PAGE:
Special Poster Session Biofabrication
Bioprinting of larger tissues and eventually organs presents a tremendous opportunity to challenge the status quo for medical treatments of all kinds of illnesses. Necessary for the successful implementation of bioprinting is improving the cell survival during the printing process, where cells are subjected to significant shear forces. A possible way to improve cell viability and to expand the bioprinting window is the encapsulation of cells in hydrogels, which can be done using microfluidics.
Poly(2-oxazolines) possess unique properties making them an ideal synthetic polymer for the stable encapsulation of cells. They are biocompatible, while providing excellent opportunities for a functionalization at the side chain and both termini of the polymer. Several different modifications, for example free thiol groups at the side chain, are available which allow covalent crosslinking via thiol-ene reaction or Michael addition. To obtain POx-based hydrogel precursors 2-ethyl-2-oxazoline was randomly copolymerized with 2-(3-butenyl)-2-oxazoline, which were then functionalized with free thiol groups for hydrogel formation via thiol-ene reaction. Combining these two polymers with double three-dimensional flow focusing microfluidic chips allows the production of droplets of varying sizes with high uniformity. The first 3D channel intersection can be used for flow focusing and/or mixing of A/B components, while the second 3D intersection is used for stable droplet production. A 3D contoured narrowing allows for precise control of achieved droplet sizes. After production, the droplets can be crosslinked on demand either using UV irradiation or visible light, depending on the chosen radical initiator. This allows to tailor the system towards specific needs of cells as well as further production parameters. The final droplets can then be used either as bioink alone or as additive in conventional bioinks to ensure cellular protection.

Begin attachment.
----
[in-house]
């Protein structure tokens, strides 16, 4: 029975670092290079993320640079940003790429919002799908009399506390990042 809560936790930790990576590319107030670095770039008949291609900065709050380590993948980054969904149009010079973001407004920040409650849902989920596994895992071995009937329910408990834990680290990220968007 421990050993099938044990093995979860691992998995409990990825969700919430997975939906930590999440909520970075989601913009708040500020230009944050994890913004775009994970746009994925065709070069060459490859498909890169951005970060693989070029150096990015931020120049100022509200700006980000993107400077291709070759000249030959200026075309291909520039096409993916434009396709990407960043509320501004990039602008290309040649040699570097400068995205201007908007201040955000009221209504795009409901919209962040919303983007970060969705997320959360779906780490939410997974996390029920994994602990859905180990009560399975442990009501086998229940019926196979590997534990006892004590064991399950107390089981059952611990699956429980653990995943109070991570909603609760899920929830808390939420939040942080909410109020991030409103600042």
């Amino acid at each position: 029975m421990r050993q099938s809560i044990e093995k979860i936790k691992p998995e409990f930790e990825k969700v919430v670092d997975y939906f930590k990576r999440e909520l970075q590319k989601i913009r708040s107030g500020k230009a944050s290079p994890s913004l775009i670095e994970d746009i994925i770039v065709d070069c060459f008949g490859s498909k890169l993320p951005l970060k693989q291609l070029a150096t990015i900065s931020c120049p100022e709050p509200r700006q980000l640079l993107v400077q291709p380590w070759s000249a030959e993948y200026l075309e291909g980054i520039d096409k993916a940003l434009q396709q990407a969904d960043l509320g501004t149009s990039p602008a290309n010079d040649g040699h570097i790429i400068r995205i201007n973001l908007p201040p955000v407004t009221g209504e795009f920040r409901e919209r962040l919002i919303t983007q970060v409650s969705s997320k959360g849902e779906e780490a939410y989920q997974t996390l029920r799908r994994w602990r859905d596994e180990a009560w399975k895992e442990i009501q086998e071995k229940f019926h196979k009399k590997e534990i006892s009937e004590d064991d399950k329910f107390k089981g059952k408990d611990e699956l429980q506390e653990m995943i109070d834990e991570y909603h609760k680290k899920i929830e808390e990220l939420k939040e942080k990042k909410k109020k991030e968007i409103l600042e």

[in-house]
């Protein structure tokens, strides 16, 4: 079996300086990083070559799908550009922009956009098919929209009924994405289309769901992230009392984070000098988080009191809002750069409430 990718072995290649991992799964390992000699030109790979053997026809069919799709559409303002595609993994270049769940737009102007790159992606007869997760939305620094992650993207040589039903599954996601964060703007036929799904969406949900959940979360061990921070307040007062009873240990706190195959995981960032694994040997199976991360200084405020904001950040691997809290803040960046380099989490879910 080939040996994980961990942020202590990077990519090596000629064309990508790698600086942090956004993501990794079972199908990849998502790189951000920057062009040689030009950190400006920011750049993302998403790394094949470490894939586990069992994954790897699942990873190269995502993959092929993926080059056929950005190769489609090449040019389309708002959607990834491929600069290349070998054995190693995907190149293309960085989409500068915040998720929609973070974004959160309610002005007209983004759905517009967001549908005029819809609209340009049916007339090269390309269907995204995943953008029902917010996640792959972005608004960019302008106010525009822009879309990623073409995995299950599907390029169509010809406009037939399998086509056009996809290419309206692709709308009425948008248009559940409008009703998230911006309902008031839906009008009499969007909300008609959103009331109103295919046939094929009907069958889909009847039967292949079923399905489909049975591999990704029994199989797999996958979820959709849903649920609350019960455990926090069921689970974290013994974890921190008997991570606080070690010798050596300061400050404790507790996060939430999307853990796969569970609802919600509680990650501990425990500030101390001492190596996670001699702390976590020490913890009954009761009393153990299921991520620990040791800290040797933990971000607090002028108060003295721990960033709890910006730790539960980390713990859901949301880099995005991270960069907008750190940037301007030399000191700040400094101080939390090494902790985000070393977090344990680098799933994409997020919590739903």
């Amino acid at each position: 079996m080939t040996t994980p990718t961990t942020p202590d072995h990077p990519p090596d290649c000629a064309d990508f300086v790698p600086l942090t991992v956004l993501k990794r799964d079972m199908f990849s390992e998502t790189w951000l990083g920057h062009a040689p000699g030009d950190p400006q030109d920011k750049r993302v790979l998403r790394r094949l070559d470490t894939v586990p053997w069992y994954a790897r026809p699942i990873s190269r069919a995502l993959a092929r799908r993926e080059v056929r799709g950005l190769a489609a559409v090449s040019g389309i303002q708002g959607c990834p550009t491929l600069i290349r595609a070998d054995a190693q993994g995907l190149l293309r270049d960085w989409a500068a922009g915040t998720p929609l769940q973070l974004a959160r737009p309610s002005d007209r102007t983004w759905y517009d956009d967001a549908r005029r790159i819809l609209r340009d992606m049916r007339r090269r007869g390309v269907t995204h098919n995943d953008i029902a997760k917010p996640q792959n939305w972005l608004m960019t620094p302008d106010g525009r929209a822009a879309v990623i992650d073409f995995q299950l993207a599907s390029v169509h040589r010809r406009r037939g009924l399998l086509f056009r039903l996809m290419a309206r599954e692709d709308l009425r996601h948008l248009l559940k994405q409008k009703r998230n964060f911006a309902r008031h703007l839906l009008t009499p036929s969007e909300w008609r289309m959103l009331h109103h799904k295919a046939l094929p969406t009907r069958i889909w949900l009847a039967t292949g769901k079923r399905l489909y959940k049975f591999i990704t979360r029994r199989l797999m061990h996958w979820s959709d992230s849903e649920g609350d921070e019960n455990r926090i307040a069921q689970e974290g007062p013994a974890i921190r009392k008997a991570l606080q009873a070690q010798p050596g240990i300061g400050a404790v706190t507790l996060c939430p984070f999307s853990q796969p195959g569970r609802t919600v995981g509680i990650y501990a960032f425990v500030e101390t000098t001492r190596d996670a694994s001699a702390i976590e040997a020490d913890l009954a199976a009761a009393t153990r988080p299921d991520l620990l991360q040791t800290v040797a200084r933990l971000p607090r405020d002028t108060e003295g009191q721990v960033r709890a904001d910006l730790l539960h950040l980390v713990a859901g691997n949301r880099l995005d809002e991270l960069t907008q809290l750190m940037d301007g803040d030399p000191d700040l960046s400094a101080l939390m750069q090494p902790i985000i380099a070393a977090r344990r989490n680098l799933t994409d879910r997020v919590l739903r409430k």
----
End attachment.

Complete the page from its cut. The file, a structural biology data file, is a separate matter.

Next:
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This research has received funding by the Deutsche Forschungsgemeinschaft (DFG, German Research Foundation) – project number 326998133 – TRR 225 (subproject A06).